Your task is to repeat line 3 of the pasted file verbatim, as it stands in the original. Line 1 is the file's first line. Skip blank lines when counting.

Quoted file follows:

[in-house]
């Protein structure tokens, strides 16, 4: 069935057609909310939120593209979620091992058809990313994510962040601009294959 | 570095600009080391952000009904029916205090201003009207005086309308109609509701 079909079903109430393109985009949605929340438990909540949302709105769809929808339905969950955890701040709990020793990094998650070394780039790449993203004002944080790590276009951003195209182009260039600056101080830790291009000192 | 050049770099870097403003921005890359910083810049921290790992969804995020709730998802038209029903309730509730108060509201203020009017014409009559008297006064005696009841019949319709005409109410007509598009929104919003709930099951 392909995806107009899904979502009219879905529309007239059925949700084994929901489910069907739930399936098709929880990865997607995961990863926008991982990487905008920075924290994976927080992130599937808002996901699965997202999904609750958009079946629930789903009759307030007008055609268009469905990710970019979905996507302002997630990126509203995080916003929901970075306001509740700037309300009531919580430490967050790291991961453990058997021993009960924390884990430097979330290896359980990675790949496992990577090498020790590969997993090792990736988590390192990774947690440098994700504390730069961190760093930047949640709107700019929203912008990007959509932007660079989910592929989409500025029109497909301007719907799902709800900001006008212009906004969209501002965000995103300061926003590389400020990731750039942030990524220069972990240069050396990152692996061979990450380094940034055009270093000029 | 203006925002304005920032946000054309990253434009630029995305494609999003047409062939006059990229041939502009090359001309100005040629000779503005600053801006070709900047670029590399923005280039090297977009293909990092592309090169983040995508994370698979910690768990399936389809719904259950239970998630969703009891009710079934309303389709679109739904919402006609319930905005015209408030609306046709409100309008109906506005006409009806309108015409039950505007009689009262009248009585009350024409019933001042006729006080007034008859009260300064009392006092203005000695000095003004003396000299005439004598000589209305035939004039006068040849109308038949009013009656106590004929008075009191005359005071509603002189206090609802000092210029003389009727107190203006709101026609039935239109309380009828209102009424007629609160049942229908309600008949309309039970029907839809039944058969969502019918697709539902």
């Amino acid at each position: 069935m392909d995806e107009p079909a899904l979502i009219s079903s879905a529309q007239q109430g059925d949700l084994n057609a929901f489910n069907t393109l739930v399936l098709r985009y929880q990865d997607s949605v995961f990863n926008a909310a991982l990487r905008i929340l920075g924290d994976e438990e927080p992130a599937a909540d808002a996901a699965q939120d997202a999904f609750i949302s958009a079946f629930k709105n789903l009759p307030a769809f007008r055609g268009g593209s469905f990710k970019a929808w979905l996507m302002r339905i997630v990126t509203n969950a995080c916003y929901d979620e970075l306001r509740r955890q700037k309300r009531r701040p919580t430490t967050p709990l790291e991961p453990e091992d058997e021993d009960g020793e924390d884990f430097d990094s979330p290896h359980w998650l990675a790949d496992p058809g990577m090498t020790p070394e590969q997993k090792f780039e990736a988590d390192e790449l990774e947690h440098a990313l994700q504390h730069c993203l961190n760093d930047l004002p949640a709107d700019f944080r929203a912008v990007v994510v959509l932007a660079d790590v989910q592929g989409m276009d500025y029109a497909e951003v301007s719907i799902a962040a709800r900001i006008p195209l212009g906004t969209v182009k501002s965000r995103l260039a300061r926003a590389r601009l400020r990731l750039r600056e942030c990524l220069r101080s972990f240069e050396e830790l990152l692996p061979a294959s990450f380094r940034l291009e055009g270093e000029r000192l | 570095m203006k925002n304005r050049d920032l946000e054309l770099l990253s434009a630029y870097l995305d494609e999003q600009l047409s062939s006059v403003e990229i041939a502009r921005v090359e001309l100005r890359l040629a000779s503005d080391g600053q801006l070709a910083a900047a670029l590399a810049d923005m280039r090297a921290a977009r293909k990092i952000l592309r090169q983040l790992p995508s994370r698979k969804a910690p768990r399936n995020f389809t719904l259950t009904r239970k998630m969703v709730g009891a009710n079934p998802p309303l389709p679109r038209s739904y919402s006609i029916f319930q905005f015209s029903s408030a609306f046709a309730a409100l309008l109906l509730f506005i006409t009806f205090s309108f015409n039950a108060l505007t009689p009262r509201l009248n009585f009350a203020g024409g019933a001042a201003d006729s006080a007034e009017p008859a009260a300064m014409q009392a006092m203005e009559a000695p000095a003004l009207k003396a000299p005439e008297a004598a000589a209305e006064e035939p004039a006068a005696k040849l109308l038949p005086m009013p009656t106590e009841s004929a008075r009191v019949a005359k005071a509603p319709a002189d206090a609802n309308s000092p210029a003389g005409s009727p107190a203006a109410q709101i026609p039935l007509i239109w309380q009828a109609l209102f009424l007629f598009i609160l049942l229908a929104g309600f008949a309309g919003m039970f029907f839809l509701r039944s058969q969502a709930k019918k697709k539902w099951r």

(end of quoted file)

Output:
């Amino acid at each position: 069935m392909d995806e107009p079909a899904l979502i009219s079903s879905a529309q007239q109430g059925d949700l084994n057609a929901f489910n069907t393109l739930v399936l098709r985009y929880q990865d997607s949605v995961f990863n926008a909310a991982l990487r905008i929340l920075g924290d994976e438990e927080p992130a599937a909540d808002a996901a699965q939120d997202a999904f609750i949302s958009a079946f629930k709105n789903l009759p307030a769809f007008r055609g268009g593209s469905f990710k970019a929808w979905l996507m302002r339905i997630v990126t509203n969950a995080c916003y929901d979620e970075l306001r509740r955890q700037k309300r009531r701040p919580t430490t967050p709990l790291e991961p453990e091992d058997e021993d009960g020793e924390d884990f430097d990094s979330p290896h359980w998650l990675a790949d496992p058809g990577m090498t020790p070394e590969q997993k090792f780039e990736a988590d390192e790449l990774e947690h440098a990313l994700q504390h730069c993203l961190n760093d930047l004002p949640a709107d700019f944080r929203a912008v990007v994510v959509l932007a660079d790590v989910q592929g989409m276009d500025y029109a497909e951003v301007s719907i799902a962040a709800r900001i006008p195209l212009g906004t969209v182009k501002s965000r995103l260039a300061r926003a590389r601009l400020r990731l750039r600056e942030c990524l220069r101080s972990f240069e050396e830790l990152l692996p061979a294959s990450f380094r940034l291009e055009g270093e000029r000192l | 570095m203006k925002n304005r050049d920032l946000e054309l770099l990253s434009a630029y870097l995305d494609e999003q600009l047409s062939s006059v403003e990229i041939a502009r921005v090359e001309l100005r890359l040629a000779s503005d080391g600053q801006l070709a910083a900047a670029l590399a810049d923005m280039r090297a921290a977009r293909k990092i952000l592309r090169q983040l790992p995508s994370r698979k969804a910690p768990r399936n995020f389809t719904l259950t009904r239970k998630m969703v709730g009891a009710n079934p998802p309303l389709p679109r038209s739904y919402s006609i029916f319930q905005f015209s029903s408030a609306f046709a309730a409100l309008l109906l509730f506005i006409t009806f205090s309108f015409n039950a108060l505007t009689p009262r509201l009248n009585f009350a203020g024409g019933a001042a201003d006729s006080a007034e009017p008859a009260a300064m014409q009392a006092m203005e009559a000695p000095a003004l009207k003396a000299p005439e008297a004598a000589a209305e006064e035939p004039a006068a005696k040849l109308l038949p005086m009013p009656t106590e009841s004929a008075r009191v019949a005359k005071a509603p319709a002189d206090a609802n309308s000092p210029a003389g005409s009727p107190a203006a109410q709101i026609p039935l007509i239109w309380q009828a109609l209102f009424l007629f598009i609160l049942l229908a929104g309600f008949a309309g919003m039970f029907f839809l509701r039944s058969q969502a709930k019918k697709k539902w099951r």